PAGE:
Happy Birthday The Notorious B.I.G.
Case Closed – The Notorious B.I.G and 2Pac
Happy Birthday The Notorious B.I.G.
Christopher George Latore Wallace (May 21, 1972 – March 9, 1997), better known by his stage names The Notorious B.I.G., Biggie, or Biggie Smalls, was an American rapper. He is consistently ranked as one of the greatest and most influential rappers of all time.
Wallace was raised in the Brooklyn borough of New York City. When he released his debut album Ready to Die in 1994, he became a central figure in the East Coast hip hop scene and increased New York’s visibility in the genre at a time when West Coast hip hop was dominant in the mainstream. The following year, Wallace led his childhood friends to chart success through his protégé group, Junior M.A.F.I.A. While recording his second album, Wallace was heavily involved in the growing East Coast–West Coast hip hop feud.
On March 9, 1997, Wallace was killed by an unknown assailant in a drive-by shooting in Los Angeles. His double-disc album Life After Death, released 16 days later, rose to No. 1 on the U.S. album charts and was certified Diamond in 2000 by the Recording Industry Association of America, one of the few hip hop albums to receive this certification. Wallace was noted for his “loose, easy flow,” dark semi-autobiographical lyrics and storytelling abilities, sometimes changing his pitch on songs. Two more albums have been released since his death. He has certified sales of 17 million units in the United States.
Life and career – 1972–94: Early life, arrests, career beginnings and first child
Wallace was born in St. Mary’s Hospital in Brooklyn, New York, New York, on May 21, 1972, as the only child of Voletta Wallace, a Jamaican preschool teacher, and Selwyn George Latore, a Jamaican welder and politician. His father left the family when Wallace was two years old, and his mother worked two jobs while raising him. Wallace grew up in the Clinton Hill section of Brooklyn on 226 St. James Place near the border of Bedford-Stuyvesant, Brooklyn, considered at the time to be within the latter neighborhood’s boundaries.
At Queen of All Saints Middle School, Wallace excelled in class, winning several awards as an English student. He was nicknamed “Big” because of his overweight size by age 10. He said he started dealing drugs when he was around the age of 12. His mother, often away at work, did not know of her son’s drug dealing until Wallace was an adult.
Wallace attended the Bishop Loughlin Memorial High School before transferring out at his own request
At his request, Wallace transferred out of Bishop Loughlin Memorial High School to attend George Westinghouse Career and Technical Education High School, which future rappers DMX, Jay-Z and Busta Rhymes also attended at the time. According to his mother, Wallace was still a good student, but he developed a “smart-ass” attitude at the new school. At age seventeen, Wallace dropped out of school and became further involved in crime. In 1989, he was arrested on weapons charges in Brooklyn and sentenced to five years’ probation. In 1990, he was arrested on a violation of his probation. A year later, Wallace was arrested in North Carolina for dealing crack cocaine. He spent nine months in jail before making bail.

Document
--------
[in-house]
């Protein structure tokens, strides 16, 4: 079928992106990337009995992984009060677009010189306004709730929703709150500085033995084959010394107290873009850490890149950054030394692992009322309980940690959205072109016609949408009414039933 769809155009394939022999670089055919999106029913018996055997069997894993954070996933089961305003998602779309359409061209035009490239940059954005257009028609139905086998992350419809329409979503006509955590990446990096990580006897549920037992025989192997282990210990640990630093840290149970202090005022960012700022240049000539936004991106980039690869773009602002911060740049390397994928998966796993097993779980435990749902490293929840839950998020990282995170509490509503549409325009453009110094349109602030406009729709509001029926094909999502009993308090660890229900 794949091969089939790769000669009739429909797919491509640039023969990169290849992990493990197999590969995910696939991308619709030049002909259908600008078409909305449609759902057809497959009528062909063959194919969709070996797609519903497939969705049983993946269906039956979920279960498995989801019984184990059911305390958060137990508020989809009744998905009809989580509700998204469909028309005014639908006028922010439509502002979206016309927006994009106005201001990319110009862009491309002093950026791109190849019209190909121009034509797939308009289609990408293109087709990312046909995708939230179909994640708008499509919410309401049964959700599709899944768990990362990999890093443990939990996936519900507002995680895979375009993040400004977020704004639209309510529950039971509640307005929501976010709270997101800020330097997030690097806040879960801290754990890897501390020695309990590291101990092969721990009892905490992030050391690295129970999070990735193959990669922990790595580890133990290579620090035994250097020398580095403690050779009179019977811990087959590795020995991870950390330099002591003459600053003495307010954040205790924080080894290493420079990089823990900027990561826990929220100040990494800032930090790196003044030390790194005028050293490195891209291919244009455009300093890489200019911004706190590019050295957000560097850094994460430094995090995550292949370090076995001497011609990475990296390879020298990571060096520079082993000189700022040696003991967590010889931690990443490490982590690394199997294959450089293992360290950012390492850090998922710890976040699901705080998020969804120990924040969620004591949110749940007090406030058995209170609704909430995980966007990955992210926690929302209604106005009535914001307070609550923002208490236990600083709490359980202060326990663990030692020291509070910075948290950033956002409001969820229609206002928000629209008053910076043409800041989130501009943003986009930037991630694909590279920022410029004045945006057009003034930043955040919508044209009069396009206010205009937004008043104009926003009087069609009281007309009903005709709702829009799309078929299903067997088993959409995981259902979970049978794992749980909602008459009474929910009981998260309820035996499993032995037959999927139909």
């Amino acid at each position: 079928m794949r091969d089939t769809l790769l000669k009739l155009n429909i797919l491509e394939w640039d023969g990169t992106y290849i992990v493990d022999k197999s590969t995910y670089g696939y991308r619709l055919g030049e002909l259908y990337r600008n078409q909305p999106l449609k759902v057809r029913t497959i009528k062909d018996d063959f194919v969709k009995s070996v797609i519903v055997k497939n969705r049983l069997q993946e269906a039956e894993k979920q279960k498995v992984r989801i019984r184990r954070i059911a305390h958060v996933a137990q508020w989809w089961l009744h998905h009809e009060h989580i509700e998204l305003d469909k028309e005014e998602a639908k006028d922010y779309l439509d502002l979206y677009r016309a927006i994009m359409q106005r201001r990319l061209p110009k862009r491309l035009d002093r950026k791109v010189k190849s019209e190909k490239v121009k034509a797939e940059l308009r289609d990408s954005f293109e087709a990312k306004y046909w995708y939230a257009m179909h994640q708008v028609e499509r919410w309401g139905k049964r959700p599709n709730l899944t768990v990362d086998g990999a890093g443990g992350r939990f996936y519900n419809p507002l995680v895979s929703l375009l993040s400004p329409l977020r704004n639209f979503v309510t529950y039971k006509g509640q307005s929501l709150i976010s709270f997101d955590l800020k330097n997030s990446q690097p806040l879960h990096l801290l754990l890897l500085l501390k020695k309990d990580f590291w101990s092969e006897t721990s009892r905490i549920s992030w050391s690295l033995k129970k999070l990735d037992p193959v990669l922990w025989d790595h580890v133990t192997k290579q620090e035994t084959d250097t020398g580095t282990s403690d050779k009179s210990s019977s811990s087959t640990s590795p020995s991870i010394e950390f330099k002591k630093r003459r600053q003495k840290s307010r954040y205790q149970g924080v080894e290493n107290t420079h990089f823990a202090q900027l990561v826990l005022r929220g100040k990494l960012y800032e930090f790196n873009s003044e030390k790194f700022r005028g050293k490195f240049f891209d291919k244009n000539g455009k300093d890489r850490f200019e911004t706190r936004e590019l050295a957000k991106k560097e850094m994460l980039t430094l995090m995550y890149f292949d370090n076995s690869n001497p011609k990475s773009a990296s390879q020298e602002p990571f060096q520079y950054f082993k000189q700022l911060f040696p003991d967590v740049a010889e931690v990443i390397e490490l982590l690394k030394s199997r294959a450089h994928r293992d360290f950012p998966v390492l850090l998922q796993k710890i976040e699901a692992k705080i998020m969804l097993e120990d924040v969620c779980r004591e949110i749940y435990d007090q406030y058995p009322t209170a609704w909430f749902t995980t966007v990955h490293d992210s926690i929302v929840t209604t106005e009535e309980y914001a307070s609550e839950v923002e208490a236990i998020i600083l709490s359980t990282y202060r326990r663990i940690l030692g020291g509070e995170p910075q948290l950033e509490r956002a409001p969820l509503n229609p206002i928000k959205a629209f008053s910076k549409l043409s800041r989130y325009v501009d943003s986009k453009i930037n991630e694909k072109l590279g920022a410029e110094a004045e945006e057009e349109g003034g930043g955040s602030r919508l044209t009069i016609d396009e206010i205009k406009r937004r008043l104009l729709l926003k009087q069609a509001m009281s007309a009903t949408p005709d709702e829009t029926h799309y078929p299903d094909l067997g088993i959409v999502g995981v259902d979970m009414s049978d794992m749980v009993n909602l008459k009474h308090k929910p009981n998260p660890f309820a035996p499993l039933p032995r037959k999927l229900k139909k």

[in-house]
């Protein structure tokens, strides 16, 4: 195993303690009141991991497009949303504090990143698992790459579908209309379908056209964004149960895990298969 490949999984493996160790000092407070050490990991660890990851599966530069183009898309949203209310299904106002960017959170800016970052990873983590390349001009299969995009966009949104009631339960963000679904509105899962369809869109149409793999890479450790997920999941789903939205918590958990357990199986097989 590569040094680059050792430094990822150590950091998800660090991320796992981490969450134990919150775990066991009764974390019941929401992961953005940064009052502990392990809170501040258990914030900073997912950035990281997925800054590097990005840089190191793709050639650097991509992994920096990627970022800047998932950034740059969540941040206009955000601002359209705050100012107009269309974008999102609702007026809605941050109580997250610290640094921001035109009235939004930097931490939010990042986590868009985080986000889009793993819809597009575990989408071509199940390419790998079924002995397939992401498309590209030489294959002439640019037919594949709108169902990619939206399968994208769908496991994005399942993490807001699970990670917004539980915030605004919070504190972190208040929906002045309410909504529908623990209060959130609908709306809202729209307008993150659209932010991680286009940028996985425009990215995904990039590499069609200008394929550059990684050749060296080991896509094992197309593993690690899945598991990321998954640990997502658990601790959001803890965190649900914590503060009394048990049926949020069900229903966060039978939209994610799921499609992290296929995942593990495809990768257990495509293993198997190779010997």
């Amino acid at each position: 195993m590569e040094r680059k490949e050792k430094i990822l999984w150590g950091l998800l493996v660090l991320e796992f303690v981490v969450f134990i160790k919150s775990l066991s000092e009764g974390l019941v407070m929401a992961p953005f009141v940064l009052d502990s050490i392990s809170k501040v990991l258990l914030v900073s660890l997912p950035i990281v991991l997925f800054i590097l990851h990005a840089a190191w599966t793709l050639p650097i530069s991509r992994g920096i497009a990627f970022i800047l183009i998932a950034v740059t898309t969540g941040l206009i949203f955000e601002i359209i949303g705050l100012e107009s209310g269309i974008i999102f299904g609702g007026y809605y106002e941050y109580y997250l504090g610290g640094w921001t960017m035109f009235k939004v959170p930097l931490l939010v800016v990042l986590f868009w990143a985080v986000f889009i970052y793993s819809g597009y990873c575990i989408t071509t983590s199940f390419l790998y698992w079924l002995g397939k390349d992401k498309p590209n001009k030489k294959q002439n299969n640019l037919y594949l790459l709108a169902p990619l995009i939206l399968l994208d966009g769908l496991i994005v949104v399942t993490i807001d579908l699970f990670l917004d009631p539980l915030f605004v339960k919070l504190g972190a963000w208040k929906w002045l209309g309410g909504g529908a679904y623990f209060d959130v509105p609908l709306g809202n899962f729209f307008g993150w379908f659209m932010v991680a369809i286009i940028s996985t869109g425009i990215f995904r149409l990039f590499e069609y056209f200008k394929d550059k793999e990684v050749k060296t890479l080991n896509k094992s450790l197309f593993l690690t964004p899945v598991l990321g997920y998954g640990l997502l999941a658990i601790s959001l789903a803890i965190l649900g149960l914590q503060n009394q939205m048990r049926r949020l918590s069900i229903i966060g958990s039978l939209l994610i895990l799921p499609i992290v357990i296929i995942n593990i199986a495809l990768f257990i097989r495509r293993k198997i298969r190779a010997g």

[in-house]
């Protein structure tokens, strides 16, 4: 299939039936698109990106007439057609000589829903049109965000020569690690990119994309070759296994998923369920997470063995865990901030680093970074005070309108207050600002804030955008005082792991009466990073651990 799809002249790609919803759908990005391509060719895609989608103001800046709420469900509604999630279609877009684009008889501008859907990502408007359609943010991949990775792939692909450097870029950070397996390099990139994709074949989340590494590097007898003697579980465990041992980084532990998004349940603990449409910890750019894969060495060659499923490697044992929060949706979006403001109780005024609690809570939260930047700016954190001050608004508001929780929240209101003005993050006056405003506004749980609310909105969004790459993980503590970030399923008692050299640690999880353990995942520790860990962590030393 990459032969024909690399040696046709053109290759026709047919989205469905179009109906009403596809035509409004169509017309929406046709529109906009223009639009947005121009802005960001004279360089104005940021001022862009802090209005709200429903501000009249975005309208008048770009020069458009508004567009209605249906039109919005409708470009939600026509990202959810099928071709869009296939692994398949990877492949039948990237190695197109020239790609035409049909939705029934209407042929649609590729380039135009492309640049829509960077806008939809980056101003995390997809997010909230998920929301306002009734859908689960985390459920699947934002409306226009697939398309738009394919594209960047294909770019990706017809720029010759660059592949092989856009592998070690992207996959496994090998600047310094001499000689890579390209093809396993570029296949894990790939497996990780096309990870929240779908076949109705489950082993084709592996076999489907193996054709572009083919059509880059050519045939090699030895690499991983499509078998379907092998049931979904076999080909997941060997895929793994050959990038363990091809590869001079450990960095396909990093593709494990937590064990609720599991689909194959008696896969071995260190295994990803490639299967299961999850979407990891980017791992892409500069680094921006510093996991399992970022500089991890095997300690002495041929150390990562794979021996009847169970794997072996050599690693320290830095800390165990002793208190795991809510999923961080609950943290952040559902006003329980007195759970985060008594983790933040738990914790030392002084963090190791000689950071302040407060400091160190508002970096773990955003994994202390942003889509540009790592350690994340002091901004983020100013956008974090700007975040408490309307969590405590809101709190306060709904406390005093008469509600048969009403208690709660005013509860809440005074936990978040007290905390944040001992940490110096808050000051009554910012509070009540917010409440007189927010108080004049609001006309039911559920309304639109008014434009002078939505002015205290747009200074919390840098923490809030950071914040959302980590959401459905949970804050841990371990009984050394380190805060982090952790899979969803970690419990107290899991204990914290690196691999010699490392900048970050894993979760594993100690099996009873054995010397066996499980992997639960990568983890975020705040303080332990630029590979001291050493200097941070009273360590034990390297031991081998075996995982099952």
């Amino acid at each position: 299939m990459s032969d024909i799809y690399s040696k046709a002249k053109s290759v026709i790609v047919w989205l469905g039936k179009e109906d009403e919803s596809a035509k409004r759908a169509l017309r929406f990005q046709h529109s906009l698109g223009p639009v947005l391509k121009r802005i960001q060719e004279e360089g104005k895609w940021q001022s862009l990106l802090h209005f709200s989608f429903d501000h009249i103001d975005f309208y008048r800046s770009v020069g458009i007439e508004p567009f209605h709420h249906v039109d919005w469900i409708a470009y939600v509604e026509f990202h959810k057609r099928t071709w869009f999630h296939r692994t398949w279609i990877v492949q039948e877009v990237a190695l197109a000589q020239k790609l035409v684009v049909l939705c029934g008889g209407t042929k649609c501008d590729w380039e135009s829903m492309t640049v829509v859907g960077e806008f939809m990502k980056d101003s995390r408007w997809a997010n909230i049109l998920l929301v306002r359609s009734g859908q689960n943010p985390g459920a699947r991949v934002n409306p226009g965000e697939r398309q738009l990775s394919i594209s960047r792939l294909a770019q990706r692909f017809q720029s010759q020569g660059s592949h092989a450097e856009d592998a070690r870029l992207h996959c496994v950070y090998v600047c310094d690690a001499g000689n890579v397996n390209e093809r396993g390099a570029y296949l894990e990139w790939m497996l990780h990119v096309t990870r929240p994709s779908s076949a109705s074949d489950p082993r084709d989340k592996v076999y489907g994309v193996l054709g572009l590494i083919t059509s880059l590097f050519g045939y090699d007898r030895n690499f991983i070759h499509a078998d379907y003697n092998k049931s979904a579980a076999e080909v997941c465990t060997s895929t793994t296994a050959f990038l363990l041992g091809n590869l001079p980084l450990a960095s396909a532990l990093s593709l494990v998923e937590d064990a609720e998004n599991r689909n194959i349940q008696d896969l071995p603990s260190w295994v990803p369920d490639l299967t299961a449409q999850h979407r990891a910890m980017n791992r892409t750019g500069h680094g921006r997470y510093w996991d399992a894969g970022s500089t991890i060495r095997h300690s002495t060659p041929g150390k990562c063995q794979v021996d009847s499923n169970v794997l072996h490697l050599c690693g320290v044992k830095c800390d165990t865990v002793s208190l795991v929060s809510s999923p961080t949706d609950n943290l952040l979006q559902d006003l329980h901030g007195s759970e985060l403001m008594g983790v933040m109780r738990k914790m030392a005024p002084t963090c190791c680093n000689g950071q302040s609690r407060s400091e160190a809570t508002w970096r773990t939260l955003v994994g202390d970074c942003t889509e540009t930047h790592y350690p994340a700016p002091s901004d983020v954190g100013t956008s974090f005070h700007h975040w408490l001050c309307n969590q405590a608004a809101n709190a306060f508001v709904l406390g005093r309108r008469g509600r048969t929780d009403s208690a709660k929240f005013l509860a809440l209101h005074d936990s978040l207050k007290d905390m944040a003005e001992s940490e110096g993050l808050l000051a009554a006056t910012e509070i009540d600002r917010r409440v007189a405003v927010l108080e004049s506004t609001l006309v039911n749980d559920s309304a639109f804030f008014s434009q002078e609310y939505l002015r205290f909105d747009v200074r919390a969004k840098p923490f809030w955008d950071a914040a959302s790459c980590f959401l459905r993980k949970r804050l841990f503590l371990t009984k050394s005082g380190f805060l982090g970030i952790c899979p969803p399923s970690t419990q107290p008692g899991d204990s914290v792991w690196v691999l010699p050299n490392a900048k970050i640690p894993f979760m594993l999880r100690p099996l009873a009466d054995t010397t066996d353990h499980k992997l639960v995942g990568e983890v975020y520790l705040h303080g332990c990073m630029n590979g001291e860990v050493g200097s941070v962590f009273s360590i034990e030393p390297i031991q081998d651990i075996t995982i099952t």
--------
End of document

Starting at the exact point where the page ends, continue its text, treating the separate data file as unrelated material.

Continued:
Wallace began rapping when he was a teenager. He entertained people on the streets and performed with local groups the Old Gold Brothers and the Techniques. After being released from jail, Wallace made a demo tape under the name Biggie Smalls, a reference to a character in the 1975 film Let’s Do It Again as well as his stature; he stood at 6 feet 3 inches (1.91 m) and weighed 300 to 380 lb (140–170 kg) according to differing accounts. The tape was reportedly made with no serious intent of getting a recording deal. However, it was promoted by New York-based DJ Mister Cee, who had previously worked with Big Daddy Kane, and it was heard by the editor of The Source.
In March 1992, Wallace was featured in The Source’s Unsigned Hype column, dedicated to aspiring rappers, and made a recording off the back of this success. The demo tape was heard by Uptown Records A&R and record producer Sean Combs, who arranged for a meeting with Wallace. He was signed to Uptown immediately and made an appearance on label mates, Heavy D & the Boyz’ “A Buncha Niggas” (from the album Blue Funk). Soon after signing his recording contract, Combs was fired from Uptown and started a new label. Wallace followed and in mid-1992, signed to Combs’ new imprint label, Bad Boy Records.
On August 8, 1993, Wallace’s longtime girlfriend gave birth to his first child, T’yanna. Wallace had split with the girlfriend for some time before T’yanna’s birth. Wallace wanted his daughter to complete her education, despite being a high school dropout himself. Wallace said that if his mother had promised him what he promised his daughter, everything she wanted, Wallace would have been not only a graduate but also at the top of his class. He continued selling drugs after the birth to support his daughter financially. Once Combs discovered this, he forced Wallace to quit.
Juicy – The Notorious BIG [Lyrics]
Later in the year, Wallace gained exposure on a remix to Mary J. Blige’s single “Real Love,” under the pseudonym The Notorious B.I.G. He recorded under this name for the remainder of his career, after finding the original moniker “Biggie Smalls” was already in use. “Real Love” peaked at No. 7 on the Billboard Hot 100 chart and was followed by a remix of Blige’s “What’s the 411?.” He continued this success, to a lesser extent, on remixes with Neneh Cherry (“Buddy X”) and reggae artist Super Cat (“Dolly My Baby,” also featuring Combs) in 1993. In April 1993, his solo track, “Party and Bullshit”, appeared on the Who’s the Man? soundtrack. In July 1994, he appeared alongside LL Cool J and Busta Rhymes on a remix to label mate Craig Mack’s “Flava in Ya Ear,” reaching No. 9 on the Billboard Hot 100.